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  • Poster presentation
  • Open Access

Late HIV infection modulates the expression and activity of Cathepsin B, and its inhibitors in macrophages: implications in neuropathogenesis

  • 1Email author,
  • 1,
  • 2,
  • 3 and
  • 1
Retrovirology20107 (Suppl 1) :P10

  • Published:


  • Western Blot
  • Infectious Disease
  • Control Cell
  • Neuronal Cell
  • Confocal Microscopy


To determine the mechanism by which HIV infection alters the expression and activity of CATB and its inhibitor, cystatin B (CSTB).


Peripheral blood derived macrophages (MDM) were infected with HIVADA at a MOI of 0.1 and cultured for up to 12 days. Intracellular and extracellular expression of CATB, CST B and CSTC in uninfected and HIV-infected cells were analyzed by Western blots and ELISA at 6, 9 and 12 days post infection (days p.i.). Activity of CAT B after HIV infection was determined by fluorescence and confocal microscopy.


Expression of CATB protein and its intracellular inhibitor, CSTB, was increased in HIV infected cells after 12 days p.i. compared to uninfected controls (p =< 0.05). However CSTC increase was not significant in HIV infected cells. CATB was secreted to similar (>400 ng/ml) levels in both HIV-infected and uninfected cells at higher levels than those proved by others to promote cell damage (100 ng/ml or more). Importantly, secreted CATB from HIV-infected MDMs was significantly (p= 0.008) more active than that secreted from control cells throughout the extent of the infection.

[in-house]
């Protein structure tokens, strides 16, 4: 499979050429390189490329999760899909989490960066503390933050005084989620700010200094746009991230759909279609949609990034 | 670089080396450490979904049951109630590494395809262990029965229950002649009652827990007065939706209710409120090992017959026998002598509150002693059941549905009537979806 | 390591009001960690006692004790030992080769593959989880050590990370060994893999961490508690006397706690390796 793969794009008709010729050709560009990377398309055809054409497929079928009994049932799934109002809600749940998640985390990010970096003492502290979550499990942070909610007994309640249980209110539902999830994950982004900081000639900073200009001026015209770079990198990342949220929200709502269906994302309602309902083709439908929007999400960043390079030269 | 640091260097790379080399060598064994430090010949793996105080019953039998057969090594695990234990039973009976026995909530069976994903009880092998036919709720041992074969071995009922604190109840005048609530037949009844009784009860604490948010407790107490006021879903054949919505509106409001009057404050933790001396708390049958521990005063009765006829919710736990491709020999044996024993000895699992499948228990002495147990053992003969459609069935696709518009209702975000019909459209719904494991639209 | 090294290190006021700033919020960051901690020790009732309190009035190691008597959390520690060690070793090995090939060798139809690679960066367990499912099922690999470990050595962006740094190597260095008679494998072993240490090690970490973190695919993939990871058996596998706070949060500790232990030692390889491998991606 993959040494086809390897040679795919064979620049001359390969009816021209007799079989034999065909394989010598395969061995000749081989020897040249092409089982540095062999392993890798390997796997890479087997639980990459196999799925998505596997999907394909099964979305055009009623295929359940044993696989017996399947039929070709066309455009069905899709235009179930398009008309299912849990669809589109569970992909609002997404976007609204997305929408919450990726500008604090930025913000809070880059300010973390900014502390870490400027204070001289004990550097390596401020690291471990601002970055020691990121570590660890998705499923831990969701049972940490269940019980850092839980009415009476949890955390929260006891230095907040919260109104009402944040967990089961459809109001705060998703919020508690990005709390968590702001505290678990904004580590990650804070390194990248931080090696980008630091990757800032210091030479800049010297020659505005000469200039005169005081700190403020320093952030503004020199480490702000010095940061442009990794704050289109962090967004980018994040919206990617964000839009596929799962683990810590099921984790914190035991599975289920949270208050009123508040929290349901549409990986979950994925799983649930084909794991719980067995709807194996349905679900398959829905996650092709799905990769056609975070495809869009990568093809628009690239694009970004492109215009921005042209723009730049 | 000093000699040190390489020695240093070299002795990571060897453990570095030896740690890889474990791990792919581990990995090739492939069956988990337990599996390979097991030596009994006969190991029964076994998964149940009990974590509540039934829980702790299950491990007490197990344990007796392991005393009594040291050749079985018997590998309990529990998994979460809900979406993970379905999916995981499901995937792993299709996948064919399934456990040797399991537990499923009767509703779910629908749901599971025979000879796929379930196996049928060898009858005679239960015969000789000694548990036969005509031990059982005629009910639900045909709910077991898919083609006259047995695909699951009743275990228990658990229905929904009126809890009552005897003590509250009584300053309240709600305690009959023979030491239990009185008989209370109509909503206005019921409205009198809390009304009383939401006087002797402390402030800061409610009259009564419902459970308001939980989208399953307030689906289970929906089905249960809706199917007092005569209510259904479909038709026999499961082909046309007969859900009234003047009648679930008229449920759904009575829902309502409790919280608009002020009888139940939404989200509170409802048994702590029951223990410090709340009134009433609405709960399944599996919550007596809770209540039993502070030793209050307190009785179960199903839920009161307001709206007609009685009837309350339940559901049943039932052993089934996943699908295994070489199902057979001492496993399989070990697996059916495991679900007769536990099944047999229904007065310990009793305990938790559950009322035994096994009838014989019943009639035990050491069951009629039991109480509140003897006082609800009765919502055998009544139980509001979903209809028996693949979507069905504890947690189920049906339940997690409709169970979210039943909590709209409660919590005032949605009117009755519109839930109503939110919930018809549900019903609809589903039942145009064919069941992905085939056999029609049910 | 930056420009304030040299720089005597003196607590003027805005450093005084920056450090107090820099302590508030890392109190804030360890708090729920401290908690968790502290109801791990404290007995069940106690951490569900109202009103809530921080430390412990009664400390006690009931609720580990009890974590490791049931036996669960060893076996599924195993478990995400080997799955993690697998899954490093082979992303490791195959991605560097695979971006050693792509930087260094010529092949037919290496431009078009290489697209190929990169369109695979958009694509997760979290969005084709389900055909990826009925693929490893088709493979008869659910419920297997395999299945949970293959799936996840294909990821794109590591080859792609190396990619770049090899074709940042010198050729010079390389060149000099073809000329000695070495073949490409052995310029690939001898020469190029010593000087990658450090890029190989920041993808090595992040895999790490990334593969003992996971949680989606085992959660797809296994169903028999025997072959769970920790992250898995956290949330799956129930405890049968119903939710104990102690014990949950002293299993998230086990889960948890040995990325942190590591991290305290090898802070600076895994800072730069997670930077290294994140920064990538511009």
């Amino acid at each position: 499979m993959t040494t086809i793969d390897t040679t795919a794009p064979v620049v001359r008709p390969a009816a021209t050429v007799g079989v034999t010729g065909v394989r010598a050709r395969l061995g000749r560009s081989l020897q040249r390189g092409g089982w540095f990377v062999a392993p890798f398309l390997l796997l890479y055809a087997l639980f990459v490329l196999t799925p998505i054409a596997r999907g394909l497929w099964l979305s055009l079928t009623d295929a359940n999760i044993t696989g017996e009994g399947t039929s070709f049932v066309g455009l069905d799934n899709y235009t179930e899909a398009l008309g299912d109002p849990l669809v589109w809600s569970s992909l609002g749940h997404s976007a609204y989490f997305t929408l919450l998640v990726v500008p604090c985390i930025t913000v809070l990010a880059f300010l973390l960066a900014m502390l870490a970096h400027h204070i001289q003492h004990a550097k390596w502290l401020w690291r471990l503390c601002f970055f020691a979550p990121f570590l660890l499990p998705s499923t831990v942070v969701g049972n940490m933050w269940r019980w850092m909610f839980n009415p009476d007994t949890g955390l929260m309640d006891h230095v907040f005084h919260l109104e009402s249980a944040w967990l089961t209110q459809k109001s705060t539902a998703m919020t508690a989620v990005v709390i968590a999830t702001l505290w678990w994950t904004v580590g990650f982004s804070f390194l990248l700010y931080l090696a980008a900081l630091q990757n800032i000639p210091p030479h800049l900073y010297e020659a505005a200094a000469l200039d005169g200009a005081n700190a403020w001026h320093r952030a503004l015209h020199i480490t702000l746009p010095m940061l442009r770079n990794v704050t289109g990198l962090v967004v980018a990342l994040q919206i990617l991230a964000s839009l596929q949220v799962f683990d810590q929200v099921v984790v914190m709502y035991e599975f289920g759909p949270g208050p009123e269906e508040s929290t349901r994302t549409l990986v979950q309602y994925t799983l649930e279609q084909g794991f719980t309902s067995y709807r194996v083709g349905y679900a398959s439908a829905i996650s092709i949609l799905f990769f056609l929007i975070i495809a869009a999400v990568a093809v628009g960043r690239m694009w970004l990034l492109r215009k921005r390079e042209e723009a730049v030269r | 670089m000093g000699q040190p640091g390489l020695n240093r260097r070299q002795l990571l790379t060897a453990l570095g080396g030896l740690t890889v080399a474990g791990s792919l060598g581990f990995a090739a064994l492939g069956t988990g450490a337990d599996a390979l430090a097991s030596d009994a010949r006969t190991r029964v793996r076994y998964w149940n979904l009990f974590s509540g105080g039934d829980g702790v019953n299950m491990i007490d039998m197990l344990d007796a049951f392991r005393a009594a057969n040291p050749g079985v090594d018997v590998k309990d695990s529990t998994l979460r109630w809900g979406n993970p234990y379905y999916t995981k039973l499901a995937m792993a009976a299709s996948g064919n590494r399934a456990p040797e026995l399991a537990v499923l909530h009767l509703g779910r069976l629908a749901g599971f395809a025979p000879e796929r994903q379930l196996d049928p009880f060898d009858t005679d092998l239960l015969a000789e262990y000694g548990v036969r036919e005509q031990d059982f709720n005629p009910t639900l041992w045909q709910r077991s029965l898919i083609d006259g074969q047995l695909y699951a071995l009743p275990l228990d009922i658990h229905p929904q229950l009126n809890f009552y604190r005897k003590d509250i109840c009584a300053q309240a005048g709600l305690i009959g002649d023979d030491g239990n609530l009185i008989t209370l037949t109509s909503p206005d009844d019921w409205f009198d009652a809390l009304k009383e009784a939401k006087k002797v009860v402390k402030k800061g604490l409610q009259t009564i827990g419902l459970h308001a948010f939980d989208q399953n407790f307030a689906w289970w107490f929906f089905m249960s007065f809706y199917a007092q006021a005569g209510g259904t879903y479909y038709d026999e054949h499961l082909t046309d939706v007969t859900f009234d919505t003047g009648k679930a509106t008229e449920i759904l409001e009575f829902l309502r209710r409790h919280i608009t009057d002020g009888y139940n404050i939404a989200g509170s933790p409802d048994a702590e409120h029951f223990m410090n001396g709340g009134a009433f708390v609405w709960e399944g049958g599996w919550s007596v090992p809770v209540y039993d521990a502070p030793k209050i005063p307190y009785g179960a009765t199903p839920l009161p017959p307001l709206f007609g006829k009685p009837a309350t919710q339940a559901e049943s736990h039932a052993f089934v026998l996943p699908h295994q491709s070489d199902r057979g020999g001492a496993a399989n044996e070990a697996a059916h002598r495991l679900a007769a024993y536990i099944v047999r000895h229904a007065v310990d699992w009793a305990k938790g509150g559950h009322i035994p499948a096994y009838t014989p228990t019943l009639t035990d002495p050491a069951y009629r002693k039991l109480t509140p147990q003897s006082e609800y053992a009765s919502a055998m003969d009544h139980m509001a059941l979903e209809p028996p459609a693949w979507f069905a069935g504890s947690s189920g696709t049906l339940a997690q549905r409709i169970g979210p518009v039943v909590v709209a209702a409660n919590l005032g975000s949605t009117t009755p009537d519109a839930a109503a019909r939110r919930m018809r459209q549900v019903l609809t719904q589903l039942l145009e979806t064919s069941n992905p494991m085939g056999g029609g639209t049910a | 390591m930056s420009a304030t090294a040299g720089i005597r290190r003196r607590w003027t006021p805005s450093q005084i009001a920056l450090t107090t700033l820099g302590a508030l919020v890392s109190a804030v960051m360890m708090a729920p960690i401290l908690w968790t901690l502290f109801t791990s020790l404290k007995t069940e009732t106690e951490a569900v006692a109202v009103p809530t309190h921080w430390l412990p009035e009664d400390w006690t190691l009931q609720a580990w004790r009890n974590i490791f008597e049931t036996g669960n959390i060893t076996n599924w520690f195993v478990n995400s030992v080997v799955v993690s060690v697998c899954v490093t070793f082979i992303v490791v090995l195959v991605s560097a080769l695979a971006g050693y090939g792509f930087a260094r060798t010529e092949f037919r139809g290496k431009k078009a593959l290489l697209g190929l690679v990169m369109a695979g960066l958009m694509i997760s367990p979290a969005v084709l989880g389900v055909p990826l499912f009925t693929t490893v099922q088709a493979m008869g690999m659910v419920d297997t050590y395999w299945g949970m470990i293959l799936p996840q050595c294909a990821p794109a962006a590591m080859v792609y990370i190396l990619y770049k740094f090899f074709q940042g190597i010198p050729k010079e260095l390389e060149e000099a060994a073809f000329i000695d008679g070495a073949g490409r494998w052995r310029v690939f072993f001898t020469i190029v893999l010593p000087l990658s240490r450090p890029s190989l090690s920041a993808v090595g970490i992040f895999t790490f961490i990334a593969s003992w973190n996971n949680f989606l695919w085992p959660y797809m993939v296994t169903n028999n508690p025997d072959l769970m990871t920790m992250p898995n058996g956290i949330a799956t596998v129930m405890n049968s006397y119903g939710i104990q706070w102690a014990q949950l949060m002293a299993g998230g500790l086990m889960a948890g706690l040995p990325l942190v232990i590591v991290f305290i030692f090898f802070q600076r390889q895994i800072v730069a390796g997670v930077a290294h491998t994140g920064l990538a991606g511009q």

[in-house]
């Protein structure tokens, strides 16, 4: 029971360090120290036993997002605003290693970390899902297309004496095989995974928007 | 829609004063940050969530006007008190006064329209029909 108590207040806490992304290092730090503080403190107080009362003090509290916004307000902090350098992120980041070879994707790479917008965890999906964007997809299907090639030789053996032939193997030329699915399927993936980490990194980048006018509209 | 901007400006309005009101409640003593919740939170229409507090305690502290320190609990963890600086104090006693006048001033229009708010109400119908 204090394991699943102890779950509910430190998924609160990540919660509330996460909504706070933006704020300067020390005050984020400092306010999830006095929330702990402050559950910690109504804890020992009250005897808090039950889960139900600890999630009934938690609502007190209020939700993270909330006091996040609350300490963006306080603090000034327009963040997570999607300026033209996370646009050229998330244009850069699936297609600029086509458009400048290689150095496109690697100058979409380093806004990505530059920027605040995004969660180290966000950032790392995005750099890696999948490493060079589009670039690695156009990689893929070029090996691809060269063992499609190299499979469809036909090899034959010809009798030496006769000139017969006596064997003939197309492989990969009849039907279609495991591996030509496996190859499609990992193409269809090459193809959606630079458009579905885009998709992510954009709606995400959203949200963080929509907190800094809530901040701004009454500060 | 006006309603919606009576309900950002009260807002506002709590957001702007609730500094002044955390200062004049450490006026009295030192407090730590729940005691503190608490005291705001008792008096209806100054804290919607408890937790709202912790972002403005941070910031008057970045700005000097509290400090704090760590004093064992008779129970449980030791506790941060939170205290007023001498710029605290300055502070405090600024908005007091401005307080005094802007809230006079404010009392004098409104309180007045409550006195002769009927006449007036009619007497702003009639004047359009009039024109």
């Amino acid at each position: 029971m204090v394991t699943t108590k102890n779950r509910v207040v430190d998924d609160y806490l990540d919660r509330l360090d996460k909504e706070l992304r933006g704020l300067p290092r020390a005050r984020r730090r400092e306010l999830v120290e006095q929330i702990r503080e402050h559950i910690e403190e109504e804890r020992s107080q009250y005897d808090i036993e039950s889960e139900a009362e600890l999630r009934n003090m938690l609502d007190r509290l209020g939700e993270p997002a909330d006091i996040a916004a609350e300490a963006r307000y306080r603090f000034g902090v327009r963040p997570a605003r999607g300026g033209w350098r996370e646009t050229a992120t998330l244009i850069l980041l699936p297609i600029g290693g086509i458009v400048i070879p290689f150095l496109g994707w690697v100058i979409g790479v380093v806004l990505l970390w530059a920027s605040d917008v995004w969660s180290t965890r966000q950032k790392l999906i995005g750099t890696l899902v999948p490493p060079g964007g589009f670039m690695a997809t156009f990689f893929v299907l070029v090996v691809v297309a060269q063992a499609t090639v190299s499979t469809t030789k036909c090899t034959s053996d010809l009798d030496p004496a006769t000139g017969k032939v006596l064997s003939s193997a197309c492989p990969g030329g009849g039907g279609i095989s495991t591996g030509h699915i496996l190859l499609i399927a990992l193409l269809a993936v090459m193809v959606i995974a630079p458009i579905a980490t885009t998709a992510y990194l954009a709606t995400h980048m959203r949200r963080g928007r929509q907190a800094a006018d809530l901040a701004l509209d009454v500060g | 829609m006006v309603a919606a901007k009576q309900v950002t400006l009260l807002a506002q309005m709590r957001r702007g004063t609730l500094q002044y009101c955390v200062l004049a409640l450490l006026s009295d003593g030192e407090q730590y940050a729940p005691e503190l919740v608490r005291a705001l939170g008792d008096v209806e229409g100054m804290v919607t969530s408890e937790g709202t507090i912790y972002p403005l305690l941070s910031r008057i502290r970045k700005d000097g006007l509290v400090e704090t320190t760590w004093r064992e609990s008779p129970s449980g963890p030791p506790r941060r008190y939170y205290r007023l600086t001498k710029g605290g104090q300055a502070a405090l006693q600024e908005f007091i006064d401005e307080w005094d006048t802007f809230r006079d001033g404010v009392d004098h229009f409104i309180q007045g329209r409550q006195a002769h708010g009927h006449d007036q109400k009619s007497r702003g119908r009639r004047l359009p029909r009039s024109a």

HIV infection increases the levels of active CATB in supernatants 4 times higher than those previously reported by other groups to be toxic to neuronal cells. Although CSTB increased in HIV-infected cultures, no effective inhibition of CATB was seen at 12 days pot-infection. Our results suggest that HIV infection is capable of altering the interactions between CATB and its inhibitors promoting, an increase in active CATB secretion, which may contribute to neuronal damage.



Supported in part by R01MH083516, U54NS43011, GM061838, Biomedical Sciences Associate Deanship and Institutional funds.

Authors’ Affiliations

University of Puerto Rico Medical Sciences Campus, San Juan, Puerto Rico
University of Puerto Rico: Main Campus, San Juan, Puerto Rico
John Hopkins University, Baltimore, Maryland, USA


© Rodriguez et al; licensee BioMed Central Ltd. 2010

This article is published under license to BioMed Central Ltd.